[Matt Rose] South African audiences were shocked and amazed when a previously unseen form of programming hit the small screen between 3 February 1999 and March 2001. The SABC's Yizo Yizo combined gritty documentary with a soap-opera format. What stands out is the combination of its educational format with the explicit depiction of criminal and sexual encounters and use of vulgar language.
[Craig Wilson] BlackBerry is the most desirable handset among teenagers and tertiary-level students in South Africa, but they aren't using the devices to make voice calls. A new study from London-based research firm MobileYouth shows that one in two students in SA wants a BlackBerry.
|Will there be on in Durban?|
|I agree with you Sibongile. |
It is even surprising that despite claiming that it was carried "across all races and income groups", it fails to mention per centages according to race and gender. Or will that be discrimination of some sort?
|Thanks Tinyiko. Now I can pick myself up; head, chest out, stand tall, and take on the world. I'm pursuing today's success with confidence|
[Candice Jones] The BlackBerry. Traditionally used by men in grey suits - bankers, accountants and lawyers. If you used a BlackBerry, you were a corporate nerd, tied to your company's email system. Not anymore.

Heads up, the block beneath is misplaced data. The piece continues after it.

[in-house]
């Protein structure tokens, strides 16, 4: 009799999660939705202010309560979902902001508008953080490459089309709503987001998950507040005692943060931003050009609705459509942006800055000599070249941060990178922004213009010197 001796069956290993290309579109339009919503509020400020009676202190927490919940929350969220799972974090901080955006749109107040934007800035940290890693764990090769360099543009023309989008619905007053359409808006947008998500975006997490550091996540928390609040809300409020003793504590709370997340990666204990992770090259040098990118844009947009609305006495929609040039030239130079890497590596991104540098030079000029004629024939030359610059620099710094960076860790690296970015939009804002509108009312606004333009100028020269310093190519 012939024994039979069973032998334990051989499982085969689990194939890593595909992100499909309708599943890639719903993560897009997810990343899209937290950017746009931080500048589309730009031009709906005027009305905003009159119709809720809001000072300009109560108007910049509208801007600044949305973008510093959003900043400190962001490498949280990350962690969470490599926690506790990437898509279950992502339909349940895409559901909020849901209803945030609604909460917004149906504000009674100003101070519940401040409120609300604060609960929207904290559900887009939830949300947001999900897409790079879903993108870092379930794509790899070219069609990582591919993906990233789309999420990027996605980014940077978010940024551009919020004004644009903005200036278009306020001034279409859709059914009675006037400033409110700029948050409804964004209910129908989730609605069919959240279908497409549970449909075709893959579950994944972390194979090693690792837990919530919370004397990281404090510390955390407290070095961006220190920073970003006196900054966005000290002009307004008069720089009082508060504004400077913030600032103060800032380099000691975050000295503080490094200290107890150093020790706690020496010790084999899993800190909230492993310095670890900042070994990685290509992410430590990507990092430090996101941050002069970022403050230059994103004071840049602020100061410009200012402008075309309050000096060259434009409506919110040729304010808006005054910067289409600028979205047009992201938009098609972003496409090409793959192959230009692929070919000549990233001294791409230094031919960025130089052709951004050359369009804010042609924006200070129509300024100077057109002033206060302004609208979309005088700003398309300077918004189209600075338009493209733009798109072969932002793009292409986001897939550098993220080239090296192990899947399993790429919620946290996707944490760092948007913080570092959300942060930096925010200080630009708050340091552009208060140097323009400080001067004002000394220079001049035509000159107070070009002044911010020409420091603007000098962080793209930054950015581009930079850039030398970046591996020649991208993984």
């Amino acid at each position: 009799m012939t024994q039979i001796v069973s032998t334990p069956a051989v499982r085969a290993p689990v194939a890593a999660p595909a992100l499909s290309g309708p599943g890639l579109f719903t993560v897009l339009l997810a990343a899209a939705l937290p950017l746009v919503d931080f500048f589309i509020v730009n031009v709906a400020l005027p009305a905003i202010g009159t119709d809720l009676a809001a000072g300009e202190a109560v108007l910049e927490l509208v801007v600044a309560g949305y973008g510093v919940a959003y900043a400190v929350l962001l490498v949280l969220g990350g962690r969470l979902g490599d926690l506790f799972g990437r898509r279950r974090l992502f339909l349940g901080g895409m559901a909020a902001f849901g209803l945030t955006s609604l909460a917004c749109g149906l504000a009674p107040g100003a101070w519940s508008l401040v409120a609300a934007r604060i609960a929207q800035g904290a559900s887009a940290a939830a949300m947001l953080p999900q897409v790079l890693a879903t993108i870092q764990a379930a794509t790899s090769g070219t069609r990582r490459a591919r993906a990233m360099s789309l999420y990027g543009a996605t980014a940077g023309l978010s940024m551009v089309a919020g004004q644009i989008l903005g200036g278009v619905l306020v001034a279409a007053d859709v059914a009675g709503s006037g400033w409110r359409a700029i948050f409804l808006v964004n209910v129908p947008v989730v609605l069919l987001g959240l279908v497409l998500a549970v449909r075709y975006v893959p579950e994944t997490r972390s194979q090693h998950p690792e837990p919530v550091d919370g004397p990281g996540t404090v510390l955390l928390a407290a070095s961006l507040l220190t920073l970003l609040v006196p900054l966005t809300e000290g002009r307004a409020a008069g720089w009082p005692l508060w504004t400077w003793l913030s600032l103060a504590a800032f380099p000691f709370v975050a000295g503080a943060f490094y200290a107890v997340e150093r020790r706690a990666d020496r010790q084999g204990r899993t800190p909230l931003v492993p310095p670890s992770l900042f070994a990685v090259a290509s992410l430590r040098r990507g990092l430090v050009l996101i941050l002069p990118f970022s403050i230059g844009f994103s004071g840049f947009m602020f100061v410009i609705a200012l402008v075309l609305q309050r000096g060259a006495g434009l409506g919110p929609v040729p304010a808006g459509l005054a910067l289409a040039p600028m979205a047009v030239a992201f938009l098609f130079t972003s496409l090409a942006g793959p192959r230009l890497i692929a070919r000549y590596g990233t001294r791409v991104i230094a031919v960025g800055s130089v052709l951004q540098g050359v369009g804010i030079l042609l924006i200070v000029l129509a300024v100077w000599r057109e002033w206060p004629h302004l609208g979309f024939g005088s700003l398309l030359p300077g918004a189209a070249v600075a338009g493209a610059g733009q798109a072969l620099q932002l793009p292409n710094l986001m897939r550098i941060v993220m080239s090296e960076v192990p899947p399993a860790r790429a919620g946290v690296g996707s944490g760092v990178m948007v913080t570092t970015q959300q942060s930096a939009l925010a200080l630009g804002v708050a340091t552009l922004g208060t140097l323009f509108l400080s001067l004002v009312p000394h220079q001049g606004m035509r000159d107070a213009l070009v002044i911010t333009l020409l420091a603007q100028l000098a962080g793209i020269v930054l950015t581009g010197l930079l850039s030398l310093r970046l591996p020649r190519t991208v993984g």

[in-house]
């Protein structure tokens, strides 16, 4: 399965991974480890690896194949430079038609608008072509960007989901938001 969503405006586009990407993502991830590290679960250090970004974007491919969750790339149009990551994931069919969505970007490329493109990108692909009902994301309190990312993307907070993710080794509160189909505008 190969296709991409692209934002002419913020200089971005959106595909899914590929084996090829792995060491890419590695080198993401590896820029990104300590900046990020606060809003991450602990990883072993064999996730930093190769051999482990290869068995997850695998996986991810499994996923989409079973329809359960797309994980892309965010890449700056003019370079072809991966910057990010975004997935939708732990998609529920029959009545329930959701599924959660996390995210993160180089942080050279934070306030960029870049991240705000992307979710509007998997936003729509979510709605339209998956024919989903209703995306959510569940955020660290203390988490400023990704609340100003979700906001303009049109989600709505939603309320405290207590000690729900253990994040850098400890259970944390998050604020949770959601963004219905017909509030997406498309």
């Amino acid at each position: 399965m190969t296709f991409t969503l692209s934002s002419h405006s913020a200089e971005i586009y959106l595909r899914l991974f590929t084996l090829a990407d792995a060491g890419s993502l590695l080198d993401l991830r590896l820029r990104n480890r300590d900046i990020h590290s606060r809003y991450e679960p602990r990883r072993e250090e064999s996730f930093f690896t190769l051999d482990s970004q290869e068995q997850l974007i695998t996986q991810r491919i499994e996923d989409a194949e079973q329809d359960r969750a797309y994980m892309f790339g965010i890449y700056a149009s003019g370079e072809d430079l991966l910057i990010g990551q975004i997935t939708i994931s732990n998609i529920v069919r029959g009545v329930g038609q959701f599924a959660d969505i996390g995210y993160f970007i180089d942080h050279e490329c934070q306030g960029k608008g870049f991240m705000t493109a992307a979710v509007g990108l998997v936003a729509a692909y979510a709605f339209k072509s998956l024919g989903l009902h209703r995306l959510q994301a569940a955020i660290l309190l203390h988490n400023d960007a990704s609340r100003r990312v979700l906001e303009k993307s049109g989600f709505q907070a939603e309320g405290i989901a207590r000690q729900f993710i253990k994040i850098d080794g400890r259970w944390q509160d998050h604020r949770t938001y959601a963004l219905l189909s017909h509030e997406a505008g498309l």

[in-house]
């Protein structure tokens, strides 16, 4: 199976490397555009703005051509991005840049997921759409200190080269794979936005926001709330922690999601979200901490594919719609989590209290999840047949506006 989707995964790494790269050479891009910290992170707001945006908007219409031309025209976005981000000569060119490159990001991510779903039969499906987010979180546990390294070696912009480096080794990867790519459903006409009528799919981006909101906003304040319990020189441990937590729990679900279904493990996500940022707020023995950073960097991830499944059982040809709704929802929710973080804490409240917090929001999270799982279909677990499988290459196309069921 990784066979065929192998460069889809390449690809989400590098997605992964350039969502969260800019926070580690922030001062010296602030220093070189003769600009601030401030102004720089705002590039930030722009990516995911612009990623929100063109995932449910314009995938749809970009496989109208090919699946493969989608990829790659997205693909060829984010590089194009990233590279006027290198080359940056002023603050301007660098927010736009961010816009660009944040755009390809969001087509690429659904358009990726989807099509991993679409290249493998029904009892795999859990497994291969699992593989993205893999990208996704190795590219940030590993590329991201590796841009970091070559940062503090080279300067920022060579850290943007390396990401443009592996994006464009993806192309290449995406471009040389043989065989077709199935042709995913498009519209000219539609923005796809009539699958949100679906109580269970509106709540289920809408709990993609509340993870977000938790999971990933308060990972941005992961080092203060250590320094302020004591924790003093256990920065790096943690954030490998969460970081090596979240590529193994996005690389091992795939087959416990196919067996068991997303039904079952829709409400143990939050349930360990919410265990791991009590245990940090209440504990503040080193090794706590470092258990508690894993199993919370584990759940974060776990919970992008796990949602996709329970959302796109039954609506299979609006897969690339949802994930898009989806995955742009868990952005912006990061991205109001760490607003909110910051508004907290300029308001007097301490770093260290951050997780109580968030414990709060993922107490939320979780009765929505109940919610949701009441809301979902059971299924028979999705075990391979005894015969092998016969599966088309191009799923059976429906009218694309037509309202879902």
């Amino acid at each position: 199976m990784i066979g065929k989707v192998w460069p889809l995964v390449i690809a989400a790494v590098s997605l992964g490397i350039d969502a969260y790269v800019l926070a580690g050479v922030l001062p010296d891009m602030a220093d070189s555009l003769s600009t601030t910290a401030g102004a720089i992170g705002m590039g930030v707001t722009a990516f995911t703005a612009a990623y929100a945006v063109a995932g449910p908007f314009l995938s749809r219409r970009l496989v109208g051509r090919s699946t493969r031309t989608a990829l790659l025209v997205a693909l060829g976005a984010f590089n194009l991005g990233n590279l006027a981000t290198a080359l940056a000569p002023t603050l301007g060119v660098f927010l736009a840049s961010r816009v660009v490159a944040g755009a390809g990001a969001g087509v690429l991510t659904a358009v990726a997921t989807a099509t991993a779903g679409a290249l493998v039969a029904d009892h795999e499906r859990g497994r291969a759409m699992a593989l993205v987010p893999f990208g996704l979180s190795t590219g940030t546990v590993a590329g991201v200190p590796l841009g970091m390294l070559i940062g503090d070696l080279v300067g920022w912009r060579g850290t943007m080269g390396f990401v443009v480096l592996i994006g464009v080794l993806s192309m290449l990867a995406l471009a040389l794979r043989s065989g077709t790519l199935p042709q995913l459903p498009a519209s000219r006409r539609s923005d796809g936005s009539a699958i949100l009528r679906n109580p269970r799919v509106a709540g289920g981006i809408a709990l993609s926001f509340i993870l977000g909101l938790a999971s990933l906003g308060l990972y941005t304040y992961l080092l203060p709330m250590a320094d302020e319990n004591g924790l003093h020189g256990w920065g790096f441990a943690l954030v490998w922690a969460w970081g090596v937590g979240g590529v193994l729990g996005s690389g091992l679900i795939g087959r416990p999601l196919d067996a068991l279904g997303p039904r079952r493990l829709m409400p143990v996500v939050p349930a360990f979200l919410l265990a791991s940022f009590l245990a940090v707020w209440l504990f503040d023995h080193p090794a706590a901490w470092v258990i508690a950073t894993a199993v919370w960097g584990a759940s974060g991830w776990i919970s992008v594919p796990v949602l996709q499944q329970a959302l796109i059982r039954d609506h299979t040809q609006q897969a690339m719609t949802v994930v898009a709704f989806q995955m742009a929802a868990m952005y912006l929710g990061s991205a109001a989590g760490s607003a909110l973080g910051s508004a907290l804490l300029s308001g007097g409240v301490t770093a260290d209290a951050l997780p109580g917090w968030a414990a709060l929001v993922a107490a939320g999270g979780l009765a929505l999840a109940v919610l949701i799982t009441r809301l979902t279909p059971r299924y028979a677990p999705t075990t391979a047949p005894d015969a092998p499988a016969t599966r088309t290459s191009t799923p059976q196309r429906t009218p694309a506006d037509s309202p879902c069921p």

|If you take the general statistics that young people are found to be mostly prone to job hopping and one of the reasons given was the persuit of the better income, this kind of puts a spanner on the research. I mean I get that people will always look for job satisfaction and that the deffinition thereof differs from generation to generation but cash will always be king!|
[Issa Sikiti da Silva] British Petroleum (BP)'s 'celebratory' ads scooped seven accolades at the 2010 Khuza Awards held yesterday Wednesday, 28 July 2010, in the TV and radio categories - a rare silver lining for the embattled brand whose US oil spill has terribly messed up the environment and ruined livelihoods. The event took place at the University of Johannesburg. [video]